The FDA granted approval to GlaxoSmithKline's new respiratory drug Breo Ellipta. By itself, that's a solid victory for GSK, which needs to build up its respiratory franchise before Advair copycats finally make their way to market. Analysts figure Breo for a blockbuster in the U.S., with peak sales at around $1.3 billion.
With two of its respiratory meds under review for potential approvals this year, Theravance stands to grow up significantly in 2013, giving more reasons for large pharma companies to come knocking. GlaxoSmithKline, Theravance's longtime lung drug partner and owner of 27% of the biotech's stock, rose again to the top of the list of potential acquirers in speculation this week. Read the full story >>
Drugmakers might keep the lights on with approvals of new drugs that offer marginal benefits, but pharma chiefs understand that only pioneering therapies pave the way to explosive growth. And GlaxoSmithKline's chairman of R&D has been touting the innovative and advanced nature of contenders in the drug giant's late-stage pipeline.
Harris Interactive has been digging into physicians' response to drug brands, therapeutic area by therapeutic area, racking up more evidence for an emotional variable in the doctor-drug trust equation.
Once again, Europe is dragging GlaxoSmithKline down. And this time, the drag was worse than expected: Sales in the region dropped by 9%. Together with a 6% decline in U.S. sales on generic competition, that was enough to push overall revenues down by 5%, to £6.54 billion, or $10.3 billion.
Some of the biggest blockbusters known to the pharma industry have dropped off the patent cliff and tumbled into the brutal land of generic therapies, where low-priced competition lays sales to...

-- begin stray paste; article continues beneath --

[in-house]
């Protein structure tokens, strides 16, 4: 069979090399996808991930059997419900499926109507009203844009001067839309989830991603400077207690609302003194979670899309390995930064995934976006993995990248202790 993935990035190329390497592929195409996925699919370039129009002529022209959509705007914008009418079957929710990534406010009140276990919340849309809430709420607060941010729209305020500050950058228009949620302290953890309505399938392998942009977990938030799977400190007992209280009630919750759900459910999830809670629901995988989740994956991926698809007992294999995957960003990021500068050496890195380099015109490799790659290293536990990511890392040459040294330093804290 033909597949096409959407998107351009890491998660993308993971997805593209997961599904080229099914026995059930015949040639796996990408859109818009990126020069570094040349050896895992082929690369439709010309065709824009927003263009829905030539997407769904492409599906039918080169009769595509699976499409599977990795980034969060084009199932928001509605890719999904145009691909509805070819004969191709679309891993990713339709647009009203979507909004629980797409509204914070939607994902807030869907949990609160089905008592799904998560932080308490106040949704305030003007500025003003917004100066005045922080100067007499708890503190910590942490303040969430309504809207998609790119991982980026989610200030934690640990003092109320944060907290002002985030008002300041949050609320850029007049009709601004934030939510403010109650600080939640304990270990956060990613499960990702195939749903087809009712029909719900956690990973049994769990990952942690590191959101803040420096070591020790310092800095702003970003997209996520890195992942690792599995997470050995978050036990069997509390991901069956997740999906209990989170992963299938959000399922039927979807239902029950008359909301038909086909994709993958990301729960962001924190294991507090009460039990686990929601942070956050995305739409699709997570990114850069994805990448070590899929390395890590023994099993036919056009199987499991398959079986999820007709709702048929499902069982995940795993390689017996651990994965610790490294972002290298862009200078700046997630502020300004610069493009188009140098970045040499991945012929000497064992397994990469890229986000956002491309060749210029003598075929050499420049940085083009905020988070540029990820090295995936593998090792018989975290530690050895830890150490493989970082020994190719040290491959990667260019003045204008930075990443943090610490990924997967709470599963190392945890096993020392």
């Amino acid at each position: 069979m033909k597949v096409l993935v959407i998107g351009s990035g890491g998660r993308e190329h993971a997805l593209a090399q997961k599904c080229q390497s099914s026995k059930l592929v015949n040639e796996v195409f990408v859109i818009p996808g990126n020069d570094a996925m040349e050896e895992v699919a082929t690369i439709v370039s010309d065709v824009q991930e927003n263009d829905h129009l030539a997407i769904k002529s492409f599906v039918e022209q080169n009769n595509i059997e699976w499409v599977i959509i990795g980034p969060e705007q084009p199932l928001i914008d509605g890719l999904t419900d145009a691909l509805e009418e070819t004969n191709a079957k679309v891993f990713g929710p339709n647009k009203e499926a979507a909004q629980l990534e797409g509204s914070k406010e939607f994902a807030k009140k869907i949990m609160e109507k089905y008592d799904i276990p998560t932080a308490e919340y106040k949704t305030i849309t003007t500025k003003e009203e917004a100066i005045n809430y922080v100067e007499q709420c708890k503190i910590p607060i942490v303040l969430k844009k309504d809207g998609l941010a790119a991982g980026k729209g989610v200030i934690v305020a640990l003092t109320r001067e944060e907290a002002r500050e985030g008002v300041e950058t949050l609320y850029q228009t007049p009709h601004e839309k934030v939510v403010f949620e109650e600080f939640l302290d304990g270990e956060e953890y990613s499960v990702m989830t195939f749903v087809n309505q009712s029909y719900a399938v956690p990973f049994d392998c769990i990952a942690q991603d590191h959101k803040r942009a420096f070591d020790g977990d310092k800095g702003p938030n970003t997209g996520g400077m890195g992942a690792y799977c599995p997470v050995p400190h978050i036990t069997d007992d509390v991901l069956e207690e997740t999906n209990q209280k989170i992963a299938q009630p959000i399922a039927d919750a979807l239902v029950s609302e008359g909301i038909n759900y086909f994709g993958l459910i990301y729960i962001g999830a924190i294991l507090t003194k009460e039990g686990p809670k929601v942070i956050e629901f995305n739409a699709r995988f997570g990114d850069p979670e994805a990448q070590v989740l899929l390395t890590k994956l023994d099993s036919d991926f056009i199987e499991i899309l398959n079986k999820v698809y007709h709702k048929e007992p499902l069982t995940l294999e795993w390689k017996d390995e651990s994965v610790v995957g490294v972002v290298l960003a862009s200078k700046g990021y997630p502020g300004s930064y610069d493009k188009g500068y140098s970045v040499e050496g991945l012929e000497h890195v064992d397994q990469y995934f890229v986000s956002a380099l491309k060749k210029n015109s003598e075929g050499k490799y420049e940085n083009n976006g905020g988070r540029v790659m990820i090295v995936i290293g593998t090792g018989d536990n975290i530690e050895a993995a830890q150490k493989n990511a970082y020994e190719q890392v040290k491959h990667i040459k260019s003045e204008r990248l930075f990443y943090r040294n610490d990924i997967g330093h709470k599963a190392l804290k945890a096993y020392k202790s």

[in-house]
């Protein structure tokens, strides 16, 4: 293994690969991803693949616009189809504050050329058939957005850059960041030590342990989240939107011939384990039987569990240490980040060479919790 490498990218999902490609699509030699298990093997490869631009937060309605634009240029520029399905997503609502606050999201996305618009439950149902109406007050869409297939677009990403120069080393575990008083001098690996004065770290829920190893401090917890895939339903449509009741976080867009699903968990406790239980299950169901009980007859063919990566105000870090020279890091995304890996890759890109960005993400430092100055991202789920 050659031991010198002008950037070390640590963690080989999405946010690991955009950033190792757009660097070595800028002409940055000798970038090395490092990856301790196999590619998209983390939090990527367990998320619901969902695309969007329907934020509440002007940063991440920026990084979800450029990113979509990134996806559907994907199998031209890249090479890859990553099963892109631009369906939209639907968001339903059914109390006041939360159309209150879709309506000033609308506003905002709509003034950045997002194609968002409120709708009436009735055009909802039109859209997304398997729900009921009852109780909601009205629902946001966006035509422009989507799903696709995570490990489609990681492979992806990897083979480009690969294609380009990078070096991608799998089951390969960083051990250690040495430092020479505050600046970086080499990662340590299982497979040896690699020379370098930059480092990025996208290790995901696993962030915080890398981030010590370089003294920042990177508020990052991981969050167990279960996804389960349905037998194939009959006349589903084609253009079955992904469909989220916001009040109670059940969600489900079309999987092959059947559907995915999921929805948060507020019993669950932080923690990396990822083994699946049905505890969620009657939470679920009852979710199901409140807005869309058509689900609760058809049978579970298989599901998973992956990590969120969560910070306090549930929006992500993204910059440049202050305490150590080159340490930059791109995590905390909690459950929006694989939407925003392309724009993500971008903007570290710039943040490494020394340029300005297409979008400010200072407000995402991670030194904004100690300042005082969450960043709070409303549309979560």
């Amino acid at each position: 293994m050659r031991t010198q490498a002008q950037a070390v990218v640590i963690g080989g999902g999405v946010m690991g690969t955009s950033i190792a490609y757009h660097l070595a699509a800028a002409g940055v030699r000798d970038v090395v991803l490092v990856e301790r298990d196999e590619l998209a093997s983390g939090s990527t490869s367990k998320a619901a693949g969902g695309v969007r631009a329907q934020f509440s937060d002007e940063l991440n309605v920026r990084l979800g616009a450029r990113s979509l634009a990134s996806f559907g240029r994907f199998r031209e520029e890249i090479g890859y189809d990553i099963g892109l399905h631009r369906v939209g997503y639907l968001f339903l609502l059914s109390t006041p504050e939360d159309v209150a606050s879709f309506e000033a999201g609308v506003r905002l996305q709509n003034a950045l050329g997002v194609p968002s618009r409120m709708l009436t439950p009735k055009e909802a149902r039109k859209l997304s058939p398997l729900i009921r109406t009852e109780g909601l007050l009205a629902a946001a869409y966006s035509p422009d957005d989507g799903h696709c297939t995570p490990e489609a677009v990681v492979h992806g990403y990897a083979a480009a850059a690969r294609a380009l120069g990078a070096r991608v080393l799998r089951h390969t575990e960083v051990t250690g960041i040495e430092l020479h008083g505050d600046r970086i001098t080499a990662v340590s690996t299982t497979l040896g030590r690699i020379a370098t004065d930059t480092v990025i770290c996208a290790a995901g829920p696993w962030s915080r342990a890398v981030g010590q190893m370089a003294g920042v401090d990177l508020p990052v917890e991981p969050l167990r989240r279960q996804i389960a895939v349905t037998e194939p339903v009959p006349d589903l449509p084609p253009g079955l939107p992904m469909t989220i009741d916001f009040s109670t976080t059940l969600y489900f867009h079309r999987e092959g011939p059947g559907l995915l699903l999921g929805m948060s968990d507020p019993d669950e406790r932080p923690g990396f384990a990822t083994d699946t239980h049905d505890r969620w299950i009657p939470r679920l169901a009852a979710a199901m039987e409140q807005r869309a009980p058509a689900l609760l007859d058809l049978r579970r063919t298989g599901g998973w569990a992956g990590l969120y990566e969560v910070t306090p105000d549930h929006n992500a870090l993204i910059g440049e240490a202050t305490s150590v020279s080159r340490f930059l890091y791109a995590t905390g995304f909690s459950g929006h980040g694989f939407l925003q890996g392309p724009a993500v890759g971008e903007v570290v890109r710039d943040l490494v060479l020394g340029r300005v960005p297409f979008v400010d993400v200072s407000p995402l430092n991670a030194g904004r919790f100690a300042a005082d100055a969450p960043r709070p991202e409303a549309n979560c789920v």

GlaxoSmithKline has made progress with one piece of the puzzle to maintain its dominance in the respiratory drug market.
In no surprise to analysts, Novartis's QVA149 was the standout experimental drug to take the spotlight at the recent European Respiratory Society meeting in Vienna. Novartis may be delayed in the U.S. on this program, but GlaxoSmithKline hasn't been nearly as impressive with its own Relovair, a next-gen product intended to replace Advair, the top selling COPD drug.
Now that Plavix and Lipitor are down for the count, AstraZeneca's Nexium is the reigning heavyweight drug champion. According to Drugs.com, the stomach drug outsold all other branded drugs during the second quarter, with $1.38 billion in revenues. But Nexium's dominance could be short-lived.
GlaxoSmithKline generated positive results from a mid-stage trial for its experimental drug in patients with an uncommon form of asthma, giving the London drug giant confidence in advancing the program to Phase III development before the end of the year, Reuters reported.